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Privately-Negotiated Input Prices

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Author Info

  • David Sappington

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  • Burcin Unel

    ()

Abstract

We examine settings where input prices are negotiated by industry suppliers, rather than dictated by regulators. We find that the input buyer may agree to pay a high price for an input because the high price serves to reduce the intensity of retail price competition with the input seller. Full exploitation of retail customers can result. However, retail price regulation, competition among buyers, and product heterogeneity all can limit the extraction of consumer surplus. We also identify conditions under which input price negotiations will fail to produce a mutually agreeable input price. Copyright Springer Science+Business Media, Inc. 2005

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File URL: http://hdl.handle.net/10.1007/s11149-005-6624-5
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Bibliographic Info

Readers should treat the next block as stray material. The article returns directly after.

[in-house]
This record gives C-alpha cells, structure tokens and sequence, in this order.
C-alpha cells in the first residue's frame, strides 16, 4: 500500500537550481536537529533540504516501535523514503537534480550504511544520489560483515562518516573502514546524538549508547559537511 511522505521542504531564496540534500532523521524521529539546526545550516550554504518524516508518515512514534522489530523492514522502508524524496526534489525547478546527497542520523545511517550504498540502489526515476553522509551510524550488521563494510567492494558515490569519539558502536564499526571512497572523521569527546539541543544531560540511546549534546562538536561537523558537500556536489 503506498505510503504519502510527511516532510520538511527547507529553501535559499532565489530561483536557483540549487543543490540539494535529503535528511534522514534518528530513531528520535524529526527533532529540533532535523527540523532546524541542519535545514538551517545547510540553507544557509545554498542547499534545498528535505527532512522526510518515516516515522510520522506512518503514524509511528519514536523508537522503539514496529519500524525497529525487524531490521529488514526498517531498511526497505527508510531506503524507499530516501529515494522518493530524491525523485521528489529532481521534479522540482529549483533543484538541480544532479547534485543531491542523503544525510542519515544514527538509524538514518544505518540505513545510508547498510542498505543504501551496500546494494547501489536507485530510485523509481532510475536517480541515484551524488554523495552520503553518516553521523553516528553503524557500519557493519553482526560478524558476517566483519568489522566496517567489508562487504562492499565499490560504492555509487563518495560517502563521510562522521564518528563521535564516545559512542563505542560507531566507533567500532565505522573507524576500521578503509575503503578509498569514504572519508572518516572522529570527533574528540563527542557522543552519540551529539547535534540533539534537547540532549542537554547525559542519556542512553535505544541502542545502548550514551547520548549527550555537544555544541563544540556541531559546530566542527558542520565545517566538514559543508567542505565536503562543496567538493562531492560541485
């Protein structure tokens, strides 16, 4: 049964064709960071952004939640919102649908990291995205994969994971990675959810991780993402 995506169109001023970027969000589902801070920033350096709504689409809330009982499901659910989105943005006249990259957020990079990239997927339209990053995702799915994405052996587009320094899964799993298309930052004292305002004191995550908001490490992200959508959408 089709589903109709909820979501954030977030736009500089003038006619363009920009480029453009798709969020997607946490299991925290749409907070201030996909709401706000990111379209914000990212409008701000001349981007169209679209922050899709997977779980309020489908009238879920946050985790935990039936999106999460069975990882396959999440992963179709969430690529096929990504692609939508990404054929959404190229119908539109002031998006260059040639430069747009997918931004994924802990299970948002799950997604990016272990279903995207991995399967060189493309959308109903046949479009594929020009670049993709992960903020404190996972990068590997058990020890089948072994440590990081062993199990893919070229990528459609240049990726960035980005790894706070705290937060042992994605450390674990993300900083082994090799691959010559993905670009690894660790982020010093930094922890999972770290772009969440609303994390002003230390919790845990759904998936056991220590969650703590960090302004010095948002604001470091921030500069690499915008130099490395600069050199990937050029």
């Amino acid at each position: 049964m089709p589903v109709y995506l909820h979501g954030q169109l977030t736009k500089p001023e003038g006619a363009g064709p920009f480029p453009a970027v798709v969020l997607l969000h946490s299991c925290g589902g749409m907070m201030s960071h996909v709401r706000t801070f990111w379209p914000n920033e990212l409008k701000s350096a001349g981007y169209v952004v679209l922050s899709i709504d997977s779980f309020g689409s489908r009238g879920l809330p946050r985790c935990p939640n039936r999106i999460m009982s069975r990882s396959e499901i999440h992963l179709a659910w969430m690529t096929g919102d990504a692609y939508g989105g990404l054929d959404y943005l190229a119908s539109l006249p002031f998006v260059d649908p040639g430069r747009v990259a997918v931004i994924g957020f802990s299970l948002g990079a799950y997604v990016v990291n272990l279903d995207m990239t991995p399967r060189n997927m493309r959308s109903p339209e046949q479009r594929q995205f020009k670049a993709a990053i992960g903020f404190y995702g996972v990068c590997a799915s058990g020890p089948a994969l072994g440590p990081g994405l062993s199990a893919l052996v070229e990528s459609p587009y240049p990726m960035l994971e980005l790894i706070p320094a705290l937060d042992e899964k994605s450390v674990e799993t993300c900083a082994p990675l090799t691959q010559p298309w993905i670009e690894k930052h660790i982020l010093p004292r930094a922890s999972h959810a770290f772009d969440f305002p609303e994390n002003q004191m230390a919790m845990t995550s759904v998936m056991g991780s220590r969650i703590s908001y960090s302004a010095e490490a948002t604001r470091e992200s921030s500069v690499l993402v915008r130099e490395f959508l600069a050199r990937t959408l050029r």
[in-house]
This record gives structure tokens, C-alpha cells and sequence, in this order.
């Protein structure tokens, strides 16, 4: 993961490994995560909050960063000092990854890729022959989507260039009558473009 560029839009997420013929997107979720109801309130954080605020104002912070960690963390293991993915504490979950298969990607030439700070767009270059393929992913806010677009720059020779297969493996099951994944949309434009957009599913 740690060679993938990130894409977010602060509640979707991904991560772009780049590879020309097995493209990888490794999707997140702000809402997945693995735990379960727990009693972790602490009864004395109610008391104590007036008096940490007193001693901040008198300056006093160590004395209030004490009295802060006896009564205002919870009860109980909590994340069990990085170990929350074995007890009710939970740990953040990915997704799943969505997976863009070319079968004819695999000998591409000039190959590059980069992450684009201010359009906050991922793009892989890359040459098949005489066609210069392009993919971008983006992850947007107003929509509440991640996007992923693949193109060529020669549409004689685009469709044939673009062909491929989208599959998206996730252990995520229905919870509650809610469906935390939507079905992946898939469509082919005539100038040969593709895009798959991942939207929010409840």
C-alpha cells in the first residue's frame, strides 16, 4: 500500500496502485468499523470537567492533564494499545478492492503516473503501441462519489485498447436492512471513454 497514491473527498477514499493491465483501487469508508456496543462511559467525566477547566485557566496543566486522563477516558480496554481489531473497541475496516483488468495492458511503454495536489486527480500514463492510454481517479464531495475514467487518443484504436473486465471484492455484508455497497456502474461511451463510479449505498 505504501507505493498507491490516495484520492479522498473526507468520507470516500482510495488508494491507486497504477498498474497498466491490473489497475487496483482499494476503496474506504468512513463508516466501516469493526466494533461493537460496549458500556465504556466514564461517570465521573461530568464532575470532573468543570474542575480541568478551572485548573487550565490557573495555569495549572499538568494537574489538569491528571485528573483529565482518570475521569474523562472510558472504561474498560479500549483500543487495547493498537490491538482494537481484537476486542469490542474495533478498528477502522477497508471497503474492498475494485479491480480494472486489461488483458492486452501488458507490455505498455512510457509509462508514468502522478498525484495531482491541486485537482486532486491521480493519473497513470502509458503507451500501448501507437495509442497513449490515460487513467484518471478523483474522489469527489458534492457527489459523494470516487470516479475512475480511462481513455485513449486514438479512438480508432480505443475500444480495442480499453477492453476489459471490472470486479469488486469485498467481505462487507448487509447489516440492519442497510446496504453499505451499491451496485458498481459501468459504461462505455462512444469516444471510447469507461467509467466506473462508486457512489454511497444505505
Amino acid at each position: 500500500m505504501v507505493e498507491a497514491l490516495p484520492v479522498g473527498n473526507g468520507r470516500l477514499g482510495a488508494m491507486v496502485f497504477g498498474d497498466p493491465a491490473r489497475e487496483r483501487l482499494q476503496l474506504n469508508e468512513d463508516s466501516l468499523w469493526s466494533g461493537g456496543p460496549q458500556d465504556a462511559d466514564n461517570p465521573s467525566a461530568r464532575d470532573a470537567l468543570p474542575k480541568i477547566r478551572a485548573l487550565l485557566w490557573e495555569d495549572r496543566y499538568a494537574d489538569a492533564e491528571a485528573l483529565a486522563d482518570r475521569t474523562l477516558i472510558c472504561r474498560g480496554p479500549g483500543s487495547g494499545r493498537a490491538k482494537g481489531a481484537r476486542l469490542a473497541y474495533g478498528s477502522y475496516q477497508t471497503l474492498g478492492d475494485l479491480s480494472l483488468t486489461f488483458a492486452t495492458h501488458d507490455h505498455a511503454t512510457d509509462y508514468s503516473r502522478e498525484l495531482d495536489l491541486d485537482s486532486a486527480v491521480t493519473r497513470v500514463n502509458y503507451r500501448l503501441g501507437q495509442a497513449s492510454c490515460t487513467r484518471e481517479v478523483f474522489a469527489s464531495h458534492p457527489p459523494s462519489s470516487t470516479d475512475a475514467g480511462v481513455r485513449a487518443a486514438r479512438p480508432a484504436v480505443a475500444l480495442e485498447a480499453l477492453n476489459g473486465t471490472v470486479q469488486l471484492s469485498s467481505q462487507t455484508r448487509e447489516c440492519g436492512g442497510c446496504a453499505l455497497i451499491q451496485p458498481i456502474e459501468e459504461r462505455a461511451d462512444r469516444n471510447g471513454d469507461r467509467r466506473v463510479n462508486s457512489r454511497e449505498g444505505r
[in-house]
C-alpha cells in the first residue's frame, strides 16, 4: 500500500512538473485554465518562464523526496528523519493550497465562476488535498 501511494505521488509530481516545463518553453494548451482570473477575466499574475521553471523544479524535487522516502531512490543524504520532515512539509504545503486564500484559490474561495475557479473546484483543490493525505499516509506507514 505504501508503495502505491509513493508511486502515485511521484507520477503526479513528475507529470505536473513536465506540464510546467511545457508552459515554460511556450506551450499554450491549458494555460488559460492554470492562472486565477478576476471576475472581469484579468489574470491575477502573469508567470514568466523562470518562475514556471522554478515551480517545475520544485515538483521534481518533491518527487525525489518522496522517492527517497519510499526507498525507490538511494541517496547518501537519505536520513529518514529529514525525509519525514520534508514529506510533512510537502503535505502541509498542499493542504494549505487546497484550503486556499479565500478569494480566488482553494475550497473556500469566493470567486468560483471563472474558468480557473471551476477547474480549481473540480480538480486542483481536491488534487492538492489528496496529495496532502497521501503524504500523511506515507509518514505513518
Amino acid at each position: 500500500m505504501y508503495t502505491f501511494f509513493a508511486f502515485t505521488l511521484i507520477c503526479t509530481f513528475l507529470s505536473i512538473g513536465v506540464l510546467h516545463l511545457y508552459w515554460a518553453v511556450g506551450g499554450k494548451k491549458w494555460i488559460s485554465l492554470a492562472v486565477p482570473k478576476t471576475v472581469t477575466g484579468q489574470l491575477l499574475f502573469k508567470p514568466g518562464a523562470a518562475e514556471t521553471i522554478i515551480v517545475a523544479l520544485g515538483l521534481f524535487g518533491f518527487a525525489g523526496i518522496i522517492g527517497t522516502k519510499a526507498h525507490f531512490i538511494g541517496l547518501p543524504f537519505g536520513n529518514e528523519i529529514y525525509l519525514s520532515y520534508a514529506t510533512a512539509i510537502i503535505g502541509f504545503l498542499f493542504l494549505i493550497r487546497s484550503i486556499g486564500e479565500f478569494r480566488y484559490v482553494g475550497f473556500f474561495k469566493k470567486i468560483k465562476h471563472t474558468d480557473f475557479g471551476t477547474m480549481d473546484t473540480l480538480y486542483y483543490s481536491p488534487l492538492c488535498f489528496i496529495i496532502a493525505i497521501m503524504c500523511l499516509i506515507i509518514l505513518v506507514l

Article provided by Springer in its journal Journal of Regulatory Economics.

Volume (Year): 27 (2005)
Issue (Month): 3 (01)
Pages: 263-280

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Handle: RePEc:kap:regeco:v:27:y:2005:i:3:p:263-280

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Web page: http://www.springerlink.com/link.asp?id=100298

Related research

Keywords: input prices; negotiation; regulation;

References

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  1. David E. M Sappington, 2005. "On the Irrelevance of Input Prices for Make-or-Buy Decisions," American Economic Review, American Economic Association, vol. 95(5), pages 1631-1638, December.
  2. Armstrong, Mark, 2001. "The theory of access pricing and interconnection," MPRA Paper 15608, University Library of Munich, Germany.
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Cited by:
  1. Sappington, David E.M., 2006. "On the design of input prices: Can TELRIC prices ever be optimal?," Information Economics and Policy, Elsevier, vol. 18(2), pages 197-215, June.
  2. Doucet, Joseph & Littlechild, Stephen, 2006. "Negotiated settlements: The development of legal and economic thinking," Utilities Policy, Elsevier, vol. 14(4), pages 266-277, December.

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